Chatham also has a new coach in Chris Calveley and will be fine as long as Amanda Berntsen continues to play in the back. However, replacing the skills and game savvy of forward/midfielder Ellie Goepel will be a tall order.
Hanover Park and Pequannock should be in the mix but the current flooding might hit them harder than most and they could start slowly. Look for Dover to continue to improve. Defender Kayla Aragon has terrific quickness and Olivia Davidovich is a true scoring threat.
Even though they have lost six starters from last year's sectional title team, the Hackettstown Tigers are clear favorites. Katie Hutton and Amanda Aussems bring a wealth of talent back to Tara Repsher's team and the experience gained by the younger players during the state tournament run can only bode well for the future. The Tigers' main challenge should come from Kittatinny and Wallkill Valley. The Cougars lost to the Tigers three times last year and will be looking for a little revenge.
Kittatinny has developed into a consistent winner over the years and has a tight senior core this year. Wallkill Valley is pushing to move over the .500 mark and has one of the better midfielders in Sussex with Vanessa Bodossian roaming the field.
Jake Mull's Newton crew will rebuild after a rough year and will need to find replacements for Kim Overland and Jenny Mason. Dan Moylan, a former boys soccer coach at Lenape Valley, will take over the girls program. Hopatcong fields a young squad once again.
It's considered a three-team race. Villa Walsh had a breakthrough season in 2010, capturing the Morris County Tournament title for the first time in school history. It only gets harder this time around. Morris County Player of the Year Krista Longo has moved on and goals will be a little tougher to get. Julia Esposito, the team's second leading scorer, will move up from midfield to get the offense going. The Vikings are solid on defense with Lauren Belinski and Julianne Strelec among the returnees in the back.
Kinnelon is expecting to have another good year although it's hard to imagine the Colts without the scoring of Ashley Betts and the goalkeeping excellence of Hannah Steadman. They will score goals since it's time for Chalen Noble to assume more leadership this year.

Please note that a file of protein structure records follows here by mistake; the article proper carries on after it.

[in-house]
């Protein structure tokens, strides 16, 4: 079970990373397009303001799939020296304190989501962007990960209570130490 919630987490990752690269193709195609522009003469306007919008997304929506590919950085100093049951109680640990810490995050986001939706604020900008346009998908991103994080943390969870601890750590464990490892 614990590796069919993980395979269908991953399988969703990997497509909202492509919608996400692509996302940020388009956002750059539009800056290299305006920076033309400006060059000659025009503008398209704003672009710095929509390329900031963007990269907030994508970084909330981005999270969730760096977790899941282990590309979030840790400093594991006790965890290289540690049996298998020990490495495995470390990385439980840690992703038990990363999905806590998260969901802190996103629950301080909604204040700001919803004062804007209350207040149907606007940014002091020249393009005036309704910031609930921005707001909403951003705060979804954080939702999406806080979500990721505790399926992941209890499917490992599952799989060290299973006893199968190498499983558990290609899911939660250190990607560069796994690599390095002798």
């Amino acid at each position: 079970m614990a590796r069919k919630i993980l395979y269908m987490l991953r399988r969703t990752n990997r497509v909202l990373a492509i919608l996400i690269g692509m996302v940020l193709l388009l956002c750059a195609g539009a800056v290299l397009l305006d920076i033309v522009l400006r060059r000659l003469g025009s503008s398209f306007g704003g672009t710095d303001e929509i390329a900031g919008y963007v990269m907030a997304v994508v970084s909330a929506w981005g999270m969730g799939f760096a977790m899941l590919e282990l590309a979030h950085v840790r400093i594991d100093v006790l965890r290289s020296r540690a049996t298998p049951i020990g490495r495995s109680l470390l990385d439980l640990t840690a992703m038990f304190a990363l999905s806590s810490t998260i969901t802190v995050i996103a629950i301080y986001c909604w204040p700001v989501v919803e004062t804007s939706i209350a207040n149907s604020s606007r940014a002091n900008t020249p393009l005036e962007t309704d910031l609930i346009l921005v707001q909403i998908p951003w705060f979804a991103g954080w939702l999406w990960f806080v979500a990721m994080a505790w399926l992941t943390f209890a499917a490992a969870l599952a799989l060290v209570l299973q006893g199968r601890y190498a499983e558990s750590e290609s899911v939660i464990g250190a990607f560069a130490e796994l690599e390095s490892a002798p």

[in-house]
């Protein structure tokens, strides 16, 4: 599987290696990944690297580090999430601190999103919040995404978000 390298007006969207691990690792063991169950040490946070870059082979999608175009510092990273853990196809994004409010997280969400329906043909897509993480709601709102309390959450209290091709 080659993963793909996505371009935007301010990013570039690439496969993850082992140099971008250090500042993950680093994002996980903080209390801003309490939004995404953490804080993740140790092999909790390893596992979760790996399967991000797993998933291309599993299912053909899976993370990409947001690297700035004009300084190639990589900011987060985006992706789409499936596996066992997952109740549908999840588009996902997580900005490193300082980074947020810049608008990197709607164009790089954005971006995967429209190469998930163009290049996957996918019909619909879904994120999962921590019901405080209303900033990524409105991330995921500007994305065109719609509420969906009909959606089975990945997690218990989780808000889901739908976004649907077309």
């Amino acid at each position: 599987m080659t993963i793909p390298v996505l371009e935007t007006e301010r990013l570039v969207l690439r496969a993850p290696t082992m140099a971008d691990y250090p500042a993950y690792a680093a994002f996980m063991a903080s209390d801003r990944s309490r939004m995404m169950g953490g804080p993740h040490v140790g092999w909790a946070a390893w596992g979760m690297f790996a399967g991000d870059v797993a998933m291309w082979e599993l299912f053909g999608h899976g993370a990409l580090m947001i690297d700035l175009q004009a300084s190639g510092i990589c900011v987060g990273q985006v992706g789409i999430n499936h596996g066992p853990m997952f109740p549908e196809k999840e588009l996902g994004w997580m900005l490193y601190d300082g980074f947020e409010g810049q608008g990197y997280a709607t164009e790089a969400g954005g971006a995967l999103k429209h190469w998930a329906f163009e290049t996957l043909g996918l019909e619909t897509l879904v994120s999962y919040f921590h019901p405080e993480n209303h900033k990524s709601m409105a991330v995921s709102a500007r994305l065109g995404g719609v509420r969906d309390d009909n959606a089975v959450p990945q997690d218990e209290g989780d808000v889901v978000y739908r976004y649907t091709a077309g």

Whippany Park also had some losses but the ability of sophomore Dina Sheira to create and connect should keep the Wildcats in most games. Mountain Lakes is a dark horse but they could pull some surprises. Mike Vivino's crew has worked in his system for the last few years and the talents of Maggie Glander, Katie Reese and Emma Harris are destined to come out. Butler will need to rebound and their midfield will have to step to overcome the loss of Rachel Vaccaro to graduation.
It seems pretty wide open. The Sussex contingent of Pope John and Vernon and High Point should all be competitive and fun to watch. Vernon is coming off an exceptional 22-0-2 season but graduated 14 seniors including Sussex County Player of the Year Kellianne Baumann.
Pope John is a junior-laden squad but senior Madison Flanagan holds the midfield together nicely. High Point has a solid core of seniors and has the momentum of last year's 11-5-3 season going for it. Don't count out Mount Olive. Lauren Caruso's squad showed vast improvement last year and many were impressed with the Marauders' play in the Denville Summer League. Nicole Amada and Victoria Portesy are juniors and should be able to create more problems for opponent's defenses.
Morris Hills will challenge opponents. Seniors Jaime Bertoli and Dana Castellano will bolster the offense and midfield. Michelle Mikhno is a four-year starter on defense. The Scarlet Knights are also excited about five freshmen they will use on varsity including some that will start. Expect Montville to be vastly improved. Morris Hills alum Dana Bertoli has revamped the Mustangs and the players seem to have bought into her system with enthusiasm. Charlotte Burnett's ability to hold the midfield together may be the key.
Sparta will try and rebound from an off year with new coach Jamie Barker. Jefferson is looking to regroup from last year's two-win season. Sophomore goalkeeper Danielle Beniulis and junior midfielder Katie Hatler are among the players the Falcons can build around.
This division is always tough to judge but look to West Morris and Mendham to be among the favorites. West Morris, last year's MCT finalists, brings back loads of experience. One the offensive end Jessica Angle and Megan Monaco (10 goals each) can score in a variety of ways and players like Amy McQuaide and Nicole Drzewinski are always in the action. The Wolfpack defense is strong, although they will have to find a goalie. Mendham will miss last year's goalkeeper Robin Chernow, but Faith Sugarman did get some varsity time last year. Carley Horan and Jamie Hofstetter stabilize the midfield and have good offensive skills. They will need them since standout goal scorer Nicole Graziano has moved on.
Roxbury and Morris Knolls can't be counted out. Both teams lost significant performers from last year's squad but have always had the resiliency to bounce back strong. Graduated midfielder Jess Musmanno was such a skilled performer for the Gaels that Roxbury might have to lift its game in all areas to achieve the same level of play. Expect the Golden Eagles to have a slow start because of the recent flooding but they have a solid core of returning players.
Randolph suffered a setback due to the season ending injury of Ashley Mariconda. They have five returning starters, including sophomore goalkeeper Mel Durbin who posted nine shutouts last year. Parsippany Hills and Morristown squads are still young but improving in the tough division.